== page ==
Sounds like the bottom bearing has siezed. This is then rotating on it's mountings instead of nice ball bearings.
Just check it's not simply any support wheels you can easily get to.
It is possible to access this from inside. If you wish to repair it, unplug, and remove case screws. The drive assembly is easily visable from underneath. If you can get the main bearing off, clean it in parafin or WD40 and use a little light oil on it.
Make sure you replace the case properly - with all screws before attempting to start again.
The microwave generator is only active when electricity is applied, and usually the door assembly is integral to the microwave chamber.
It could be the turntable motor, the turntable support (with built-in coupler) or a problem on the control board.
I would first look at the 3-legged turntable support with built-in coupler to see if it got hot and warped. It should be flat across the top from the center to the end of the legs.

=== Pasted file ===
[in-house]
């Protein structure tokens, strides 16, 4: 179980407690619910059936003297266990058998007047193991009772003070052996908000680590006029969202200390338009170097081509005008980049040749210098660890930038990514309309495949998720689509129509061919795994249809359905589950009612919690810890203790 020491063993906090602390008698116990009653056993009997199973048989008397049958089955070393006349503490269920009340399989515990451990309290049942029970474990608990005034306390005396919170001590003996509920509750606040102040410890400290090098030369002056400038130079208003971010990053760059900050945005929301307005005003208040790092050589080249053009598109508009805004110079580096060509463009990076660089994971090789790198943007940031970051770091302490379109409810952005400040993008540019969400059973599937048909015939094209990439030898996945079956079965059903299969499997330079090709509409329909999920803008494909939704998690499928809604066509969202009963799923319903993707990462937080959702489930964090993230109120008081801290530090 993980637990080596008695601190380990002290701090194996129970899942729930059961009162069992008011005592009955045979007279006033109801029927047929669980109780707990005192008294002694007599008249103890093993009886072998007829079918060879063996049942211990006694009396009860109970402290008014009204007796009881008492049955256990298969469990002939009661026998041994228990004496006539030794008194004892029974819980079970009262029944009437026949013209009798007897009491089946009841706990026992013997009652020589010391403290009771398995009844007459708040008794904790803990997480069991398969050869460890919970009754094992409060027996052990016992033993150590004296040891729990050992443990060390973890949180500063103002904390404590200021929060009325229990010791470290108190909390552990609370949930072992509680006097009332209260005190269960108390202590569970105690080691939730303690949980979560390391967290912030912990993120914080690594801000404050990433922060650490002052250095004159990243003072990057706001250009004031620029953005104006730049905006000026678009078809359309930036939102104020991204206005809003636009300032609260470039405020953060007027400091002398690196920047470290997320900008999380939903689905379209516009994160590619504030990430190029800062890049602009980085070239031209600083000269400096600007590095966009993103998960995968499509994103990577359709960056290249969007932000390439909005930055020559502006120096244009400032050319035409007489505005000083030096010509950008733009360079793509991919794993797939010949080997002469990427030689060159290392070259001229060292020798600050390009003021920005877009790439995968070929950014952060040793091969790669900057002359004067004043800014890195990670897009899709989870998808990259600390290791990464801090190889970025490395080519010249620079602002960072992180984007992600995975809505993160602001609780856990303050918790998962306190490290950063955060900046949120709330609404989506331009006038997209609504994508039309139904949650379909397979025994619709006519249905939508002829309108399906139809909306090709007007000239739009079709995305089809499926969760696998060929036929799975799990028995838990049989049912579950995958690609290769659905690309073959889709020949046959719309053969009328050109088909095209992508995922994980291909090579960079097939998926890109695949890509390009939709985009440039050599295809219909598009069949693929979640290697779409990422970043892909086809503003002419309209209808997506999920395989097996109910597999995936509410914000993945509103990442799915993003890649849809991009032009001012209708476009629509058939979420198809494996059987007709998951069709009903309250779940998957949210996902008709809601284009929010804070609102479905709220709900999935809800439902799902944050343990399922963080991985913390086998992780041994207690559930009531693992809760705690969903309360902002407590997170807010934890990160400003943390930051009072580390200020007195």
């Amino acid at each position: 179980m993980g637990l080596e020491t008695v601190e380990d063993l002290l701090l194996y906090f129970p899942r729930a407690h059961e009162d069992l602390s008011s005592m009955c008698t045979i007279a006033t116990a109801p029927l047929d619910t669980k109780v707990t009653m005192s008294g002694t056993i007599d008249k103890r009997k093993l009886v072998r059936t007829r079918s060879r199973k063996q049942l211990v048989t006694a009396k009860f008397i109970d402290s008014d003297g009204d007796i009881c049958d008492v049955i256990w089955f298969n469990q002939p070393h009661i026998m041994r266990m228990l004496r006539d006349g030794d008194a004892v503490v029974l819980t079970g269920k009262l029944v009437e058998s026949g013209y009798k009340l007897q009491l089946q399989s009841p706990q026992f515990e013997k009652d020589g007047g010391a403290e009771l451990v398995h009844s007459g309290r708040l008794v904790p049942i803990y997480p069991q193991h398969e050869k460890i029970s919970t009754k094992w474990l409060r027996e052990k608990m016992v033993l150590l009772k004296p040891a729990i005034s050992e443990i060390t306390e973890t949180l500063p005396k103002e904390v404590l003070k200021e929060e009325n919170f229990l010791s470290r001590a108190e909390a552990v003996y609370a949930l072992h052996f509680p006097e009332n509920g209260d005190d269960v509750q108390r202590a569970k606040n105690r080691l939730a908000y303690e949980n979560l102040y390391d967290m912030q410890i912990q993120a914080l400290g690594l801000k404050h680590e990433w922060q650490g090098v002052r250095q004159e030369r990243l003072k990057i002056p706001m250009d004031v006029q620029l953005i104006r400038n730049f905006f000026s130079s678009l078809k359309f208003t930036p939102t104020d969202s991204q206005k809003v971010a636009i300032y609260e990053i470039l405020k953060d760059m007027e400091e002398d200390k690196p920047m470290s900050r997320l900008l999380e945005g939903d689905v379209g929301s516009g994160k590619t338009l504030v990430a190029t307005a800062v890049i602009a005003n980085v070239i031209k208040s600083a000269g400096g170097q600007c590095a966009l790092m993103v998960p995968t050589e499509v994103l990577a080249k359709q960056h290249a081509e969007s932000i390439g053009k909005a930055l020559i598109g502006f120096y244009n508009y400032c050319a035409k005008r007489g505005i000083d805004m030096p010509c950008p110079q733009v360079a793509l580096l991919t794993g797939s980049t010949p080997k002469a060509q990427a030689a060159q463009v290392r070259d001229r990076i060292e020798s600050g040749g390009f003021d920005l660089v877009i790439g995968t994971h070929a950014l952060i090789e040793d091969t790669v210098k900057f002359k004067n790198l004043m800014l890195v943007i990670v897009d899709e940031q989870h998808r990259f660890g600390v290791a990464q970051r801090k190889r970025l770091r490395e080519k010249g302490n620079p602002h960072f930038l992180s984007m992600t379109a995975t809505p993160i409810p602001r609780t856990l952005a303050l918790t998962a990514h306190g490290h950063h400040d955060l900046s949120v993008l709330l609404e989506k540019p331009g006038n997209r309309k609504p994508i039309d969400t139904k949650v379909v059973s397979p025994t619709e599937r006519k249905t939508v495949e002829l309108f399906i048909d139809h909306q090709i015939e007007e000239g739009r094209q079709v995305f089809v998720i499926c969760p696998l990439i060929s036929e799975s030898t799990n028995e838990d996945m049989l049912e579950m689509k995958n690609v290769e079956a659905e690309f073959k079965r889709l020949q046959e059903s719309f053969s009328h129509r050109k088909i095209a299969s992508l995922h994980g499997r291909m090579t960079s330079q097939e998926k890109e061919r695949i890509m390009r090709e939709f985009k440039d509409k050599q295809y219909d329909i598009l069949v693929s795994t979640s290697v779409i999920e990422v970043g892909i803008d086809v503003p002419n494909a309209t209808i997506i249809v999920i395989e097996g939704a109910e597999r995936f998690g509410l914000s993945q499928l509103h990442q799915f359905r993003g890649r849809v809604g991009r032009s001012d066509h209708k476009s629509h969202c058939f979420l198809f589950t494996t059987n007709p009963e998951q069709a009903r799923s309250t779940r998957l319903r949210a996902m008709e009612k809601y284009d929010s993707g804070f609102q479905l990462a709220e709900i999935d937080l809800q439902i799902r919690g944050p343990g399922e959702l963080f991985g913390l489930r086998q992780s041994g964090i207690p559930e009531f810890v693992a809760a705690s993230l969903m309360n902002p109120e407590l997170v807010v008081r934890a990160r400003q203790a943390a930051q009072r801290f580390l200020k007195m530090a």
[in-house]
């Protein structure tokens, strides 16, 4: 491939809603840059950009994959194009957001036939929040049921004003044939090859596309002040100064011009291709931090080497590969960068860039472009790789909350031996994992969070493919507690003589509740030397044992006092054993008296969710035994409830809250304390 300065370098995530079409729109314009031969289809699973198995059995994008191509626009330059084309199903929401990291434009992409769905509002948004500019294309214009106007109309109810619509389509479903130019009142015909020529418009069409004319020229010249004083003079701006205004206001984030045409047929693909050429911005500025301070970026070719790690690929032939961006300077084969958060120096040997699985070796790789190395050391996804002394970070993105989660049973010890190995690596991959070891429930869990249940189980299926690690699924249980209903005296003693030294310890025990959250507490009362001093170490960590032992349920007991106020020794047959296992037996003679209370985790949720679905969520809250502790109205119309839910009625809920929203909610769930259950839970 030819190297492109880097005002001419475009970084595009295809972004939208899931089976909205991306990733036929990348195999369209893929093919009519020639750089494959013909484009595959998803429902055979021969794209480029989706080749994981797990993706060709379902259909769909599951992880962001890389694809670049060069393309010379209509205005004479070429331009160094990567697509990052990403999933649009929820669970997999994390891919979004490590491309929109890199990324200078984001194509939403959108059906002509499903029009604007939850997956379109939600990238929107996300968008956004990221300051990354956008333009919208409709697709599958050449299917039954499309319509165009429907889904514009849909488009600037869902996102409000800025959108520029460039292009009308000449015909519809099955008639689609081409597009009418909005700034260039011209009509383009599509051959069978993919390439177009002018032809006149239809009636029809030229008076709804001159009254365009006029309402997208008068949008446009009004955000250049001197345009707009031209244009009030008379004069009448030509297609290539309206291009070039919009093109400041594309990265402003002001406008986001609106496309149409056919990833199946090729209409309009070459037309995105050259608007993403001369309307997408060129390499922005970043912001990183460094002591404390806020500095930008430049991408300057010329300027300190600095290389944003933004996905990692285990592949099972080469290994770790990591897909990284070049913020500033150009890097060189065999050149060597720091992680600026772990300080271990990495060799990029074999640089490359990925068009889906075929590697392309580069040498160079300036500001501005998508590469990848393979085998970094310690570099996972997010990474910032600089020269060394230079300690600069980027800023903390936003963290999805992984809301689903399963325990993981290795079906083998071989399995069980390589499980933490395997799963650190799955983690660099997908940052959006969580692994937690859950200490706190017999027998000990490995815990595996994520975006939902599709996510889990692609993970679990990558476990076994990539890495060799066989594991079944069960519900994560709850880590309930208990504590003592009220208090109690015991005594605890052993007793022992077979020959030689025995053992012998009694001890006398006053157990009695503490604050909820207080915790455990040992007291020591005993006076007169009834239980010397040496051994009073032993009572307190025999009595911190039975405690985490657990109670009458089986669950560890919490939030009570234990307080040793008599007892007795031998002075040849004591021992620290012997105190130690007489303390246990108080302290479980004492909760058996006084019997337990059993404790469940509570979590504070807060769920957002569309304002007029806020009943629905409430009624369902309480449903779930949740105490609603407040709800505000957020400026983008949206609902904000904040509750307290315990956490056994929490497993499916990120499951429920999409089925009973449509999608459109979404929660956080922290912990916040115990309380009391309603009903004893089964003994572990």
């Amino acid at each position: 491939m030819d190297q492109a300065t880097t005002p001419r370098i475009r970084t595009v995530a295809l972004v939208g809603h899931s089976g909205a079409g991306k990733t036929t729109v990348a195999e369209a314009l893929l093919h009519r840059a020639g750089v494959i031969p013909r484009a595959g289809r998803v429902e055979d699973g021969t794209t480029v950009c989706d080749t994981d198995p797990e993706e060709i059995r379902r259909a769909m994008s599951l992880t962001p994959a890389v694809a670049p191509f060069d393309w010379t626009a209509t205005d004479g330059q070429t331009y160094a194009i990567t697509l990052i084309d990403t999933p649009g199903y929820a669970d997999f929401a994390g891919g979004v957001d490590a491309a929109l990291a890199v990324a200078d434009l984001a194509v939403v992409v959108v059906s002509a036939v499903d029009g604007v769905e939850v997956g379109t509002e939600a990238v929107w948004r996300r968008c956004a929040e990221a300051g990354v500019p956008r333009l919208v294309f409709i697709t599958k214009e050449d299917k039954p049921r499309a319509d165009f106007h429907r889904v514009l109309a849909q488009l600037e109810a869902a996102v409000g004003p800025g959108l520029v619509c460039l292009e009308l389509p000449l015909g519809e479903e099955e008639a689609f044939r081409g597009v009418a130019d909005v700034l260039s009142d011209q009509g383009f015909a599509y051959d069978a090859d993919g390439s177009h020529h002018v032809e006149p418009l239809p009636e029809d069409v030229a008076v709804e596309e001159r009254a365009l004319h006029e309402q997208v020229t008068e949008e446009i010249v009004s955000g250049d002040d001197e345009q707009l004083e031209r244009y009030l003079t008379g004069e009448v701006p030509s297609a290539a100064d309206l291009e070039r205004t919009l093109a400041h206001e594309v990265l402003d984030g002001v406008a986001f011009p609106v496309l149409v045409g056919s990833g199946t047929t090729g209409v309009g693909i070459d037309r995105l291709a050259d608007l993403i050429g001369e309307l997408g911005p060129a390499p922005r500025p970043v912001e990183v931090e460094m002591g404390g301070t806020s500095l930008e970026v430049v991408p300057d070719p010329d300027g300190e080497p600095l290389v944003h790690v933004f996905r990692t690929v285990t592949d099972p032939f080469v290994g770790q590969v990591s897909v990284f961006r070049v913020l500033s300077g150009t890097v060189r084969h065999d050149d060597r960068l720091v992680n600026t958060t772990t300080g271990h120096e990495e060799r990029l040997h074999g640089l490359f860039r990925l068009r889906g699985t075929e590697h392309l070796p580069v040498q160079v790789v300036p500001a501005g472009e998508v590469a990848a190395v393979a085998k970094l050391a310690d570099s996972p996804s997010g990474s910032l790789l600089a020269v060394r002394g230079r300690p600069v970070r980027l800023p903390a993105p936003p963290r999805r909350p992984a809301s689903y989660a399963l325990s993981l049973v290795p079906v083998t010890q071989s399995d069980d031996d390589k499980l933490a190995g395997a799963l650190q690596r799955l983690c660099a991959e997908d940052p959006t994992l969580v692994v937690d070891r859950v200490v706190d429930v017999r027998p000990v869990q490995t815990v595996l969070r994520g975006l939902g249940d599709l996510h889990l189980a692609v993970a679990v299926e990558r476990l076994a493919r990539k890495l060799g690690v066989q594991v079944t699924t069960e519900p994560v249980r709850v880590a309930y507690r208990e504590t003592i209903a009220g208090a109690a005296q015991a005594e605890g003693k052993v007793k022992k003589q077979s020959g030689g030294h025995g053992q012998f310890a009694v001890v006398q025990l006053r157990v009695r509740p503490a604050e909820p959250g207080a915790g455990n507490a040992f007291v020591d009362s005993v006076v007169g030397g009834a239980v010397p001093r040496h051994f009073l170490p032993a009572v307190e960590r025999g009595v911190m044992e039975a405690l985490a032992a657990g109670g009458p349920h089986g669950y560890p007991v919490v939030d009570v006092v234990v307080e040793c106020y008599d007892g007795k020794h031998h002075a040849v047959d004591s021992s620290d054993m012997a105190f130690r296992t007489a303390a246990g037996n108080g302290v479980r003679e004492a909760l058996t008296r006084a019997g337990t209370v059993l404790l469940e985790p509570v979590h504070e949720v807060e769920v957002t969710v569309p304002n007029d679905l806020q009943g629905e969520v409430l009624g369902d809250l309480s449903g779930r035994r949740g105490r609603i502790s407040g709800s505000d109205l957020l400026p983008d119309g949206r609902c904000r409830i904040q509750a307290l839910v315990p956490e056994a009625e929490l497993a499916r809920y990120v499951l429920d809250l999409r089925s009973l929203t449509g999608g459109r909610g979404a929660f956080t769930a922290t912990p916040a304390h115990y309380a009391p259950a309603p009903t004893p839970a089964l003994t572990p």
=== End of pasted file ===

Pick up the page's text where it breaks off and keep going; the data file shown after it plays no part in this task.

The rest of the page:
If the support's legs are pointing a bit downward, it will prevent the coupler from making contact with the motor shaft.
I've held bent ones a few inches over a gas burner to heat them up where the legs meet the center hub, then set something a bit heavy on it to hold it in place while it cools.
If it needs a new one, it is part # FROLPB025MRK0 and it runs $19.50 retail at Tritronics.
A quick (but not necessarily definitive) test of the motor is to grab the shaft gently with pliers and gently try to turn it.
If it moves slowly and makes a high-pitched whining noise, it's likely okay. If it won't turn or grinds, it is bad.
The number for the new turntable motor is RMOTDA264WRZZ and it retails for $8.87.
Please note that you may need to look under model R1600, R1600, R1601, R1601, R1610, or R1612. They are all mostly the same.
Tritronics is at http://www.wehaveparts.com
The service manual for the R1610, R1611, R1612 can be downloaded at: http://www.microwavedisplay.com/R1610.pdf
There may be a grommet bewteen the mtoro and turntable support. Don't lose that! Be safe!